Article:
Like other emotions, anger is experienced in our bodies as well as in our minds. In fact, there is a complex series of physiological events that occur as a person becomes angry.

The adrenal glands flood the body with stress hormones, such as adrenaline and cortisol. The brain shunts blood away from the gut and towards the muscles, in preparation for physical exertion. Heart rate, blood pressure and respiration increase, the body temperature rises and the skin perspires. The mind is sharpened and focused on the source of the anger (Better Health Channel). 

The physical signs or symptoms of anger are varied and can include:

  • Increased heart rate
  • Dramatic increases in the breathing rate
  • Unconscious tensing of muscles, especially in the face and neck
  • Veins becoming visible due to an increase in blood pressure
  • Dryness in the mouth and throat
  • Teeth grinding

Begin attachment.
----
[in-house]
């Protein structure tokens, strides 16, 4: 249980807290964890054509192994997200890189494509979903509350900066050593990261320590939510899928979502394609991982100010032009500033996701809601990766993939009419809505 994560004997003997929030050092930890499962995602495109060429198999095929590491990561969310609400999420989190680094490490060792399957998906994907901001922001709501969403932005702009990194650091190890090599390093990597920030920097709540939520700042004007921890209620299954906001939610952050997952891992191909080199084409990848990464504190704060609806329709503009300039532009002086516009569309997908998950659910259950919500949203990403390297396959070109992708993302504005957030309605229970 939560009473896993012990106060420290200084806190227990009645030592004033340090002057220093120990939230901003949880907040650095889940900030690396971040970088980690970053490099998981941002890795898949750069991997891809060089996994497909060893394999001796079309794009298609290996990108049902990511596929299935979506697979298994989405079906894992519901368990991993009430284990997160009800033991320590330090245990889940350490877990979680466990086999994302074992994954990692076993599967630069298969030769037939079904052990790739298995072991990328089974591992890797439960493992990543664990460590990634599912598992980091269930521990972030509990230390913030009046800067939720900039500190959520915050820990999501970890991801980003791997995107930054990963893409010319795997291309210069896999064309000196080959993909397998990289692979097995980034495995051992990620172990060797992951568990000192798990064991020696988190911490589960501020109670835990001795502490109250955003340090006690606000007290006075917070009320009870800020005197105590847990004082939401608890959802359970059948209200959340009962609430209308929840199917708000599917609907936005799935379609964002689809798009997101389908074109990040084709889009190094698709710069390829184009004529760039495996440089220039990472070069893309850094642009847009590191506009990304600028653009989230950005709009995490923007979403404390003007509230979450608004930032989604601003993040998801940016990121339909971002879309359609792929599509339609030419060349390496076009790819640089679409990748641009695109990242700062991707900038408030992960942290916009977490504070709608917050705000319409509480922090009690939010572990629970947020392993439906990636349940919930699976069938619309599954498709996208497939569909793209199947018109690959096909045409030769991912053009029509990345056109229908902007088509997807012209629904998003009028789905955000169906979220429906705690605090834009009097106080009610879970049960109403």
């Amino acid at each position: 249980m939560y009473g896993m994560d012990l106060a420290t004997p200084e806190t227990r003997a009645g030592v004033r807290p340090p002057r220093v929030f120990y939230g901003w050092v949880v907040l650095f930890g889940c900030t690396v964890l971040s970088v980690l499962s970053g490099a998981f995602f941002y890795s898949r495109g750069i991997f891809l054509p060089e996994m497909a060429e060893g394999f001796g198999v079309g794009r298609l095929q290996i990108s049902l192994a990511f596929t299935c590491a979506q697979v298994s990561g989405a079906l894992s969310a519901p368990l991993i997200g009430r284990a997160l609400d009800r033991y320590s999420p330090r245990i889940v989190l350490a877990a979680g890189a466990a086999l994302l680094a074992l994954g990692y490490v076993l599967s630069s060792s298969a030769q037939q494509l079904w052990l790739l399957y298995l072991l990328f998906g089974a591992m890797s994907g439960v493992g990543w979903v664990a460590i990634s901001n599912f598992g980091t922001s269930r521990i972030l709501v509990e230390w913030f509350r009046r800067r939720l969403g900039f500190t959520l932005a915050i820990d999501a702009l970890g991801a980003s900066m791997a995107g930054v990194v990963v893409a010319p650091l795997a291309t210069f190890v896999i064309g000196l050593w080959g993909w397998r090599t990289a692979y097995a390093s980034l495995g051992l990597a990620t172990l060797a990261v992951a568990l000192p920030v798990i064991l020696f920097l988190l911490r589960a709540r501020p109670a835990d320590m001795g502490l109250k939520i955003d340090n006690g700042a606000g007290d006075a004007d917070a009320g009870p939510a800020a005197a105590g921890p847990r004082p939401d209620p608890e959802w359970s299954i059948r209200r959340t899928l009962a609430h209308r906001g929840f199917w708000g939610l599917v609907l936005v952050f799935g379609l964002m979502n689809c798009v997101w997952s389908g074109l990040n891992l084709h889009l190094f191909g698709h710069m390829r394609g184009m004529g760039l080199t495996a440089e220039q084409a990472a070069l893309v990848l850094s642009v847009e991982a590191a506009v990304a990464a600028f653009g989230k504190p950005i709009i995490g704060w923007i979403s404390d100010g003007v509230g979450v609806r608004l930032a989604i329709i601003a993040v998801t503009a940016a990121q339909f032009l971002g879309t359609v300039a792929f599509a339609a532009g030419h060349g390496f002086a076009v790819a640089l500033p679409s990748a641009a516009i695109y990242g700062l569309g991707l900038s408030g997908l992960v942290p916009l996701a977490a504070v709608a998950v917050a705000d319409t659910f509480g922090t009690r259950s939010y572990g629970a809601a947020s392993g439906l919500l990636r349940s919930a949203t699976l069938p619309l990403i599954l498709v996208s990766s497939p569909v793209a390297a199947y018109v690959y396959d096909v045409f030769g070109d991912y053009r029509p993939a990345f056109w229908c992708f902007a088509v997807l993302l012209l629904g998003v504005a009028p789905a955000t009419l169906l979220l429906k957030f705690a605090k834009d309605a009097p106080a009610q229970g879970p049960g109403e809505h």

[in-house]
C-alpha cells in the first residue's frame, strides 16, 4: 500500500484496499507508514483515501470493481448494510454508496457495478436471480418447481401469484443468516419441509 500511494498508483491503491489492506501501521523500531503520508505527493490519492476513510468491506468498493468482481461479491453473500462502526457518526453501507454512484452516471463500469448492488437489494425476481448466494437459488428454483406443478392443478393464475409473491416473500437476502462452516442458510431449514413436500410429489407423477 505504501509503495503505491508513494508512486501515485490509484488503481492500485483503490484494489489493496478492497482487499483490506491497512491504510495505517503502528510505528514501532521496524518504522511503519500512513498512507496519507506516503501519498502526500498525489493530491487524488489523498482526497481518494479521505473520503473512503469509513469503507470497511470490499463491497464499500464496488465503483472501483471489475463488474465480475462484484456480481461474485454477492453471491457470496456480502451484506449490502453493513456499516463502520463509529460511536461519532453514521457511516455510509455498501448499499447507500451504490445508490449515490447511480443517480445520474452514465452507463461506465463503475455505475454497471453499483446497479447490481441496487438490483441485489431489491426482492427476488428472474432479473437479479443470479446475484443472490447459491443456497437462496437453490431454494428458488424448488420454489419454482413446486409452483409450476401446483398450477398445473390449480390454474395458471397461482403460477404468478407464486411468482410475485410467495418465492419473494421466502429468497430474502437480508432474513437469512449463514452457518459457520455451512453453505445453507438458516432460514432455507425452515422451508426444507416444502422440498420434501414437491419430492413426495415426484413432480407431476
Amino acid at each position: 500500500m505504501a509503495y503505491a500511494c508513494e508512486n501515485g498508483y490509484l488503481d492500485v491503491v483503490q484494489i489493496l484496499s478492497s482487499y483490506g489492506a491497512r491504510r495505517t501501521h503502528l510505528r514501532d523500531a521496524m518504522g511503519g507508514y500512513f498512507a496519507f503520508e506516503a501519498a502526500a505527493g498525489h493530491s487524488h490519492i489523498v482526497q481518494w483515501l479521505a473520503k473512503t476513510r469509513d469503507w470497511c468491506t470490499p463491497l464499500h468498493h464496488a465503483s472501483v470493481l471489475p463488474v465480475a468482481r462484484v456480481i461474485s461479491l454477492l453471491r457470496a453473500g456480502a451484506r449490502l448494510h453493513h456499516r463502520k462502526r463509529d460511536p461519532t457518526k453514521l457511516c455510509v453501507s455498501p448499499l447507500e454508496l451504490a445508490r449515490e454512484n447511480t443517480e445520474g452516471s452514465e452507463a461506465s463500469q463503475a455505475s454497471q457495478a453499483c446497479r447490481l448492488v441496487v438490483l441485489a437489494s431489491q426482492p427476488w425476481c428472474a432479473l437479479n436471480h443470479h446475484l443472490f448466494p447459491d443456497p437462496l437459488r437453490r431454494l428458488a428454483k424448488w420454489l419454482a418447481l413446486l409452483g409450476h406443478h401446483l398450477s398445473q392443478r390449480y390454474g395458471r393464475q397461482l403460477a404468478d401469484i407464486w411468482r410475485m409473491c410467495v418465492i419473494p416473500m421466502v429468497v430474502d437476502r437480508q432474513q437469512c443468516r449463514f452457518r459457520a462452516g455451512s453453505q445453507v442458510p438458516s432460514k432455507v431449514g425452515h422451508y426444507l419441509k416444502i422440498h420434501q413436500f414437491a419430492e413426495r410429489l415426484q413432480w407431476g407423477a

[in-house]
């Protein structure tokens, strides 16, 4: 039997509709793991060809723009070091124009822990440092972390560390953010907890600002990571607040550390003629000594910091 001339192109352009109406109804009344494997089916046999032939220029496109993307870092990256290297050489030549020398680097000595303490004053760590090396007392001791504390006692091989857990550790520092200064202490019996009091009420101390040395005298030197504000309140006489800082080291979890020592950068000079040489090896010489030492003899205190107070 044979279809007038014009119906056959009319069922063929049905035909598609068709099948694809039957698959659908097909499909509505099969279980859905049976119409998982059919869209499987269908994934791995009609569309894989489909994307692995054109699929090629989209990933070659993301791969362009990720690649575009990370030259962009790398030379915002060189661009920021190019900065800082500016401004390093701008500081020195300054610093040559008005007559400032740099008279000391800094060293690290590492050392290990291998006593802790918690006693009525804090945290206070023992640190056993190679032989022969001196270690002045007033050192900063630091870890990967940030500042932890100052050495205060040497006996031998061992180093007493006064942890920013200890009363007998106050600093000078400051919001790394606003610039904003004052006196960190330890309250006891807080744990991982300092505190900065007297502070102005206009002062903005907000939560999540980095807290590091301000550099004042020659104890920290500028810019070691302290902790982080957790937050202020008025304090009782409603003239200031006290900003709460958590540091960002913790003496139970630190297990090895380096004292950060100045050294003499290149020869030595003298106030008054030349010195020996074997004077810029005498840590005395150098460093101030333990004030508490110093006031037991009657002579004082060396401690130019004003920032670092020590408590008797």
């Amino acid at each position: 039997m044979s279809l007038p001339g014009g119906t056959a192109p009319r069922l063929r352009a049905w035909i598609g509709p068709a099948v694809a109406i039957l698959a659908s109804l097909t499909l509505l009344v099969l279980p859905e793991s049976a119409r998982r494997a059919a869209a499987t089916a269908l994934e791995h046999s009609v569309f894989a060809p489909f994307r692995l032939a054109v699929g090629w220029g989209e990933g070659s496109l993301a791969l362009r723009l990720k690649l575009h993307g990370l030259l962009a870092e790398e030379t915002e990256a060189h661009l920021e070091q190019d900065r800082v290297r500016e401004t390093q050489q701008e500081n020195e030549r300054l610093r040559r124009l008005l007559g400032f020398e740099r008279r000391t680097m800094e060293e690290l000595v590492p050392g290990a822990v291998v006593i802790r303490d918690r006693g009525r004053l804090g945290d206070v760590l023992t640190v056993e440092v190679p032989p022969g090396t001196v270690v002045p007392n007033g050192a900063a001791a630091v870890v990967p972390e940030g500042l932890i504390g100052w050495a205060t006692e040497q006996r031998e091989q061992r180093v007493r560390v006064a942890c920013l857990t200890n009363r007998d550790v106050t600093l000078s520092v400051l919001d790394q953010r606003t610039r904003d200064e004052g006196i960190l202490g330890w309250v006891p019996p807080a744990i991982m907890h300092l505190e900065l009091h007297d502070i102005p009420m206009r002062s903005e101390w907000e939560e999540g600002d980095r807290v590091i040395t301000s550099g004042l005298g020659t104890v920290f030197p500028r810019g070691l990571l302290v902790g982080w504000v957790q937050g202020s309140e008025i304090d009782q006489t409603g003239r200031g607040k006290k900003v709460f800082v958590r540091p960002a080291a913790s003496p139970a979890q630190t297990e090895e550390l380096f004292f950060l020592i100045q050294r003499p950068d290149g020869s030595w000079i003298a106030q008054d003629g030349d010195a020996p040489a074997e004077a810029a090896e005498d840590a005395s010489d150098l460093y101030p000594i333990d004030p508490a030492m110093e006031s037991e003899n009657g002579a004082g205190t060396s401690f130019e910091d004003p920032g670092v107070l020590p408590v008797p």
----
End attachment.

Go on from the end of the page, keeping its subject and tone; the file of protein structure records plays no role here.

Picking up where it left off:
• Changed facial colouring – most commonly the face turns red but can become pale
  • Sweating
  • Feeling hot or cold
  • Shaking in the hands
  • Feeling a surge of power (due to the release of adrenaline)

Fear, excitement and anxiety also trigger the body’s ‘fight or flight’ response and commonly manifest in similar physical reactions. While it can be difficult to tell anger apart from fear, the presence of anger-triggering thoughts is one sure way people can tell the difference. The other telling sign is that fear is more likely to result in a person feeling ‘cold and clammy’ whereas people who are angry often report feeling ‘hotheaded’ although it is not always the case.

There is also a physiological wind-down phase once the target of people’s anger is no longer accessible or an immediate threat. It is difficult to relax from an angry state as the adrenaline-caused arousal that occurs while people are angry can last for hours and sometimes days. During this slow cool-down period people are more susceptible to anger therefore more likely to get very angry in response to minor triggers.